How to help your houseplants thrive

Houseplants. They bring beautiful greenery and a soothing outdoor presence to artificial interior environments. They convert the carbon dioxide we exhale into fresh oxygen. They help filter pollutants from sterile, indoor air. In other words, they’re simply miraculous!

Houseplants are typically grown for their foliage; their leaves can range from tiny to huge, lacy to leathery, rich green to variegated or multicolored. Some are grown for their spectacular and vibrantly colored flowers: orchids, African violets, bromeliads, kalanchoes, and more. Whatever your preference, indoor plants can be a great source of beauty and joy.

The best way to ensure a “green thumb” is to choose plants that will thrive in the conditions in the different areas of your home. Each nook or shelf or spot on the floor has its own special mix of sun exposure, light, air circulation, humidity, and temperature. Paying close attention to these conditions is the first step to success.

Houseplants are incredibly diverse. Some come from dry and sunny climates like ours; many others originate from areas with warm, humid, semi-shady tropical environments. It’s important to know the basic preferences of different indoor plants so that they can be given the best home.

The other key to success: learning how to maintain each of your chosen plants in a healthy condition. With houseplants’ great diversity comes a wide range of specific cultural needs, but here are some basic care guidelines. 

Snake Plant (Sansevieria trifasciata ‘Laurentii’). Photo by “Mokkie”, Wikimedia Commons,


Interestingly, overwatering is the main cause of houseplant death. Symptoms of overwatering—yellowing foliage, droopy appearance—often mimic those of under-watering, so it’s important to check soil moisture before breaking out the watering can. (On the other hand, severe lack of water is also very harmful to plants, and they might die if allowed to wilt repeatedly.)

One easy way to check for dry soil is to test its weight by lifting the entire pot. Properly moist soil will have some heft; too-dry soil won’t have much weight. A quick visual test can be effective, since moist soil is usually dark in appearance. You can also physically test soil moisture with a meter (the fancy method) or by probing with a finger (the low-tech method). If the soil is damp an inch or more below the surface, it’s probably moist enough.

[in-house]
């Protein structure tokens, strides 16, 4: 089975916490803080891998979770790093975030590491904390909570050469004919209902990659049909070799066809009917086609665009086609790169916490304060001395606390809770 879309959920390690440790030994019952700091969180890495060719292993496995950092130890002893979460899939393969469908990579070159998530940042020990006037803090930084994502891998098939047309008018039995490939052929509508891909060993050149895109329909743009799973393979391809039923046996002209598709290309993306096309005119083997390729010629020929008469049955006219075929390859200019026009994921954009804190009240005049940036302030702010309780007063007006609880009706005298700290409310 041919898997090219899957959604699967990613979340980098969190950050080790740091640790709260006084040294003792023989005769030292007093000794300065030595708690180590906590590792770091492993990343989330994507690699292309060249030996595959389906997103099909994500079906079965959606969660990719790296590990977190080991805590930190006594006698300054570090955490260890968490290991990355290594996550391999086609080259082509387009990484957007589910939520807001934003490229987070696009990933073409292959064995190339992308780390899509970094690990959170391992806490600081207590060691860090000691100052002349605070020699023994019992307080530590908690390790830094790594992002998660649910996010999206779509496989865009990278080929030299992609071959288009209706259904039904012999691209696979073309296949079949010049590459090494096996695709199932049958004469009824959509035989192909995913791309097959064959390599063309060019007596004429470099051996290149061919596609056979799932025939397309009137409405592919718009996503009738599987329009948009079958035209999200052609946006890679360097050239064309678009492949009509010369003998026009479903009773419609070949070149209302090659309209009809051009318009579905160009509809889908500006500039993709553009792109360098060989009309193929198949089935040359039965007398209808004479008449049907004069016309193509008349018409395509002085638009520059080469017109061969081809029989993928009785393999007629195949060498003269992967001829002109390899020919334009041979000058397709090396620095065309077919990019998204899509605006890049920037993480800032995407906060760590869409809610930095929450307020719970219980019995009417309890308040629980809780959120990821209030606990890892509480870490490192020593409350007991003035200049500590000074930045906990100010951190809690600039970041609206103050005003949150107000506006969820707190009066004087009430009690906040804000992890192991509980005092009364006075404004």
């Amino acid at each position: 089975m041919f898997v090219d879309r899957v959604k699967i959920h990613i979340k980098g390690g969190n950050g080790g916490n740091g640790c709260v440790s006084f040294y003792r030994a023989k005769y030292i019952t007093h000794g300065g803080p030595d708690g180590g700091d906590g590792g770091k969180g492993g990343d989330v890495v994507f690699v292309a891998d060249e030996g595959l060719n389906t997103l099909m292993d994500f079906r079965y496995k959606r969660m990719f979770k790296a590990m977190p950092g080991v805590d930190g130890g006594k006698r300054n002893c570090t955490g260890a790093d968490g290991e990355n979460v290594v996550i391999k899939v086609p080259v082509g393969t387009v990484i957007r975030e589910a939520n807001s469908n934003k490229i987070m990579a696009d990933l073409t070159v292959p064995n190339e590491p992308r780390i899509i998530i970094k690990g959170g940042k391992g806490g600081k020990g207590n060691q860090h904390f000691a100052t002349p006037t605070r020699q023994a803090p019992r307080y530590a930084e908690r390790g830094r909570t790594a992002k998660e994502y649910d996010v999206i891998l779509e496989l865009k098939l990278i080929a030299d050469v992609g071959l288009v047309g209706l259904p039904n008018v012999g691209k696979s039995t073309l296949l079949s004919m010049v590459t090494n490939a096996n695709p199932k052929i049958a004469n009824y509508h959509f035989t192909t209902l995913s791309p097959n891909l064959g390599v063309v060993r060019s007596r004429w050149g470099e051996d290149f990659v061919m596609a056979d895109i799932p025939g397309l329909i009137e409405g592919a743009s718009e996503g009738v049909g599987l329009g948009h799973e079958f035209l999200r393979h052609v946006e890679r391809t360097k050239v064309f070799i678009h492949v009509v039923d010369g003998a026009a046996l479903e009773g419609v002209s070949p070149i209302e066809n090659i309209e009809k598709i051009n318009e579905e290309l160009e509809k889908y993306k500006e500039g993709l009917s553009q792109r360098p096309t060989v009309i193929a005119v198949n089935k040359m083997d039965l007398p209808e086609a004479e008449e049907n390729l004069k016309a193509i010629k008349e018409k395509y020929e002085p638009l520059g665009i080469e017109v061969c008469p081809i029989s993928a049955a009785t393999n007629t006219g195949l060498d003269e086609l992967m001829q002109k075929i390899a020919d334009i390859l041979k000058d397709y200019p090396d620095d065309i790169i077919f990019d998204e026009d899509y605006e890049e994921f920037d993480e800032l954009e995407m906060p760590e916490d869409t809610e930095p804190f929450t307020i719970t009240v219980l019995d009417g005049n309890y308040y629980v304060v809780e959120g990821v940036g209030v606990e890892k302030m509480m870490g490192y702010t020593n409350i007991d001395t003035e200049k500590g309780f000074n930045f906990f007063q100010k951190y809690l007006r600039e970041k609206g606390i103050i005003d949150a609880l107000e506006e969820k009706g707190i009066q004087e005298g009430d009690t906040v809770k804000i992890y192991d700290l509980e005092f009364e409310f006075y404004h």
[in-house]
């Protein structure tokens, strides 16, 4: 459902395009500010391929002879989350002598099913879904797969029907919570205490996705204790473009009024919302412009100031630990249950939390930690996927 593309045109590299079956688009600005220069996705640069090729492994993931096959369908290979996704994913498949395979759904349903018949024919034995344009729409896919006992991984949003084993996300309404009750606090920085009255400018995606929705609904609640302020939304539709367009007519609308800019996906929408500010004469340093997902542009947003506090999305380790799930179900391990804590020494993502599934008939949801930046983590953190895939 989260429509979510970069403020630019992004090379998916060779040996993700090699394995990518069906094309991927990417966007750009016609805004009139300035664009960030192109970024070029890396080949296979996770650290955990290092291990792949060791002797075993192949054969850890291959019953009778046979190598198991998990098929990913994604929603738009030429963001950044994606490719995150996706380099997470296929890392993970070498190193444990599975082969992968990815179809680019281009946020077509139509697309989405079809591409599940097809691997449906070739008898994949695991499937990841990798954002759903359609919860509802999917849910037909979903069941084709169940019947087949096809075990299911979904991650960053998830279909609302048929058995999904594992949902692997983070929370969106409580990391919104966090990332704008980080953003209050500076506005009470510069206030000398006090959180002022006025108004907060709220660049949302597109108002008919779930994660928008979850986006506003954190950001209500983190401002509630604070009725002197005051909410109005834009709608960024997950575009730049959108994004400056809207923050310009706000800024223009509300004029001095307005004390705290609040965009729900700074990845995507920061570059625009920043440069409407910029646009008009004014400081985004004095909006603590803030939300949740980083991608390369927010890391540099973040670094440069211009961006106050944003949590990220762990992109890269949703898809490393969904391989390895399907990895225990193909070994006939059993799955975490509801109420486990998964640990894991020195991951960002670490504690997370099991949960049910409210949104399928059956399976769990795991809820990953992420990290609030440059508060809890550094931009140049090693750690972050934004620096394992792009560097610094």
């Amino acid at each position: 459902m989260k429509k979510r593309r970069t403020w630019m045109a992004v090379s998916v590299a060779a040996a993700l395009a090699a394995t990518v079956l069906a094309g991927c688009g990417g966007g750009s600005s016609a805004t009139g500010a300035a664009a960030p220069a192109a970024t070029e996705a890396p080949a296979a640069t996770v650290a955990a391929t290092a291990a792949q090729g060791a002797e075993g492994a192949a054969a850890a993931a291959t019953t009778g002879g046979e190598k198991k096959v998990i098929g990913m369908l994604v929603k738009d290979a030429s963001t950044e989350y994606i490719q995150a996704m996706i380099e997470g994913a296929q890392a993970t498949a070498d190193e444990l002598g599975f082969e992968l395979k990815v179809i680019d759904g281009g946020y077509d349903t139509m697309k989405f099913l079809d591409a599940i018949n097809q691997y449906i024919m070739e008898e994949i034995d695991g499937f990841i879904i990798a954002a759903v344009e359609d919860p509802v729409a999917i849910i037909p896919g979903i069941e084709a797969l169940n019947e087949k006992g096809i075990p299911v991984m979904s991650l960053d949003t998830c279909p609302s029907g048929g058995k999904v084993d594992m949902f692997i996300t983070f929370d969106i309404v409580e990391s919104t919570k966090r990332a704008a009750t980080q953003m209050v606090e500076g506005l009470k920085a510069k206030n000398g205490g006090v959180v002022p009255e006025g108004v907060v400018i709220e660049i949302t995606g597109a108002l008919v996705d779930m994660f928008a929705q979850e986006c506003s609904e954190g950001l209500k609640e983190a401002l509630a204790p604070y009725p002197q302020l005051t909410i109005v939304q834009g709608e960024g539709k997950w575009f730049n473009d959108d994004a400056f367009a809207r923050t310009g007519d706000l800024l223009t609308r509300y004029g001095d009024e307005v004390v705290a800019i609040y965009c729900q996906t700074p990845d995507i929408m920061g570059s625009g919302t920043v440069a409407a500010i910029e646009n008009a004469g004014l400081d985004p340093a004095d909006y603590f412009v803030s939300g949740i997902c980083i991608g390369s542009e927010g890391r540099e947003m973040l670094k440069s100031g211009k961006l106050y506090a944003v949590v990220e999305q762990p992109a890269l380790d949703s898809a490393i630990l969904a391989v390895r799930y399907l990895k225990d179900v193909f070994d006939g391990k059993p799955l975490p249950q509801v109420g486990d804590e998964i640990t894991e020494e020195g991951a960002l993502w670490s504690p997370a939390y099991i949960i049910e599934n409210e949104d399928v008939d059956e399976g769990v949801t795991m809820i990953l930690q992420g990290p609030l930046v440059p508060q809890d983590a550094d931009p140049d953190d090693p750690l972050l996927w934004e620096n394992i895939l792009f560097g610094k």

Frequent watering with small amounts of water is harmful to potted plants over the long term, because this leads to a build-up of salts and other minerals. It’s best to water plants less frequently and more thoroughly, until water passes through the pot’s drainage holes. Most potted plants benefit from an occasional thorough flushing. Plants growing in solid-bottomed pots without drainage holes must be watered cautiously, so that the soil doesn’t become waterlogged. 

Seasonal changes also affect the amount of water houseplants need. Most houseplants need more water while actively growing in spring, summer and early fall; water them more sparingly in the late fall and winter. 

The water itself is also important to consider. Some houseplants are highly sensitive to fluoridated water; others prefer lukewarm water instead of cold water. Never use softened water since it contains high levels of damaging salts. 


This is the second of the two most crucial elements for houseplant care. Depending on their natural environment, houseplants vary greatly in the amount and type of light they require. Some plants prefer direct sunlight, but this can literally be deadly for others.

Natural light from windows is best for indoor plants, but full-spectrum fluorescent lighting can be a good substitute in dark indoor areas. Some plants prefer only diffuse, indirect light from north- or east-facing windows; others can tolerate bright light or direct sunlight from south- and west-facing windows. Be sure to research the individual needs of your plants, because correct lighting is absolutely critical.